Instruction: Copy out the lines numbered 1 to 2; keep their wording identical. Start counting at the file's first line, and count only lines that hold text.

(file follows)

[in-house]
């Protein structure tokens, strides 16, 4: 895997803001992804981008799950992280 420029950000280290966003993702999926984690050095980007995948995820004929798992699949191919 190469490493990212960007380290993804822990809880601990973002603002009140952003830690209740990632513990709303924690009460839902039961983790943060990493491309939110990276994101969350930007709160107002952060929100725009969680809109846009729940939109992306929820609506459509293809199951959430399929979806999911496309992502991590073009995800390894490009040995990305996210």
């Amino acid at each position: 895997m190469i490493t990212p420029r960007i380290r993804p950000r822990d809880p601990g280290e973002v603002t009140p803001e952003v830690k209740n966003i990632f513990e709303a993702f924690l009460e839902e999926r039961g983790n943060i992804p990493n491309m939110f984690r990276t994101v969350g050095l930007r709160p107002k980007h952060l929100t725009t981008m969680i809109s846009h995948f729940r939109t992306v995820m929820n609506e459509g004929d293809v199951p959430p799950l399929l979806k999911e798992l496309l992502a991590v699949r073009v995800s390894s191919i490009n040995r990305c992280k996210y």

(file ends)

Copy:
[in-house]
């Protein structure tokens, strides 16, 4: 895997803001992804981008799950992280 420029950000280290966003993702999926984690050095980007995948995820004929798992699949191919 190469490493990212960007380290993804822990809880601990973002603002009140952003830690209740990632513990709303924690009460839902039961983790943060990493491309939110990276994101969350930007709160107002952060929100725009969680809109846009729940939109992306929820609506459509293809199951959430399929979806999911496309992502991590073009995800390894490009040995990305996210």